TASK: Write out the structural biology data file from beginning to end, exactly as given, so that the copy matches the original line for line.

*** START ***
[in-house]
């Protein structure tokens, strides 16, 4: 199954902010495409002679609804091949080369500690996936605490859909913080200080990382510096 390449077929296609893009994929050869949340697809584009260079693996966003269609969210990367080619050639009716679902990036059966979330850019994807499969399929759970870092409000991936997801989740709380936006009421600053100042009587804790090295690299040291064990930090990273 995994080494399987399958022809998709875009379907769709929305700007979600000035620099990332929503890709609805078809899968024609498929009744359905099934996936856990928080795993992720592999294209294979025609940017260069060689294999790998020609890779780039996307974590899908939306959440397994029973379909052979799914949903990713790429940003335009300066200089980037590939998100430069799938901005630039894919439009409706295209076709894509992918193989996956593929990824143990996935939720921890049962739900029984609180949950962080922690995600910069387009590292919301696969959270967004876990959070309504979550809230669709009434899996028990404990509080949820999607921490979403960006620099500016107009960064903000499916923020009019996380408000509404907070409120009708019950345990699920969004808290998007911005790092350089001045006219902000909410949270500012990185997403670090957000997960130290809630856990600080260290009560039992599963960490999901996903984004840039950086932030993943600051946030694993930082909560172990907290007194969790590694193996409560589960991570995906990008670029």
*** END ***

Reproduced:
[in-house]
């Protein structure tokens, strides 16, 4: 199954902010495409002679609804091949080369500690996936605490859909913080200080990382510096 390449077929296609893009994929050869949340697809584009260079693996966003269609969210990367080619050639009716679902990036059966979330850019994807499969399929759970870092409000991936997801989740709380936006009421600053100042009587804790090295690299040291064990930090990273 995994080494399987399958022809998709875009379907769709929305700007979600000035620099990332929503890709609805078809899968024609498929009744359905099934996936856990928080795993992720592999294209294979025609940017260069060689294999790998020609890779780039996307974590899908939306959440397994029973379909052979799914949903990713790429940003335009300066200089980037590939998100430069799938901005630039894919439009409706295209076709894509992918193989996956593929990824143990996935939720921890049962739900029984609180949950962080922690995600910069387009590292919301696969959270967004876990959070309504979550809230669709009434899996028990404990509080949820999607921490979403960006620099500016107009960064903000499916923020009019996380408000509404907070409120009708019950345990699920969004808290998007911005790092350089001045006219902000909410949270500012990185997403670090957000997960130290809630856990600080260290009560039992599963960490999901996903984004840039950086932030993943600051946030694993930082909560172990907290007194969790590694193996409560589960991570995906990008670029």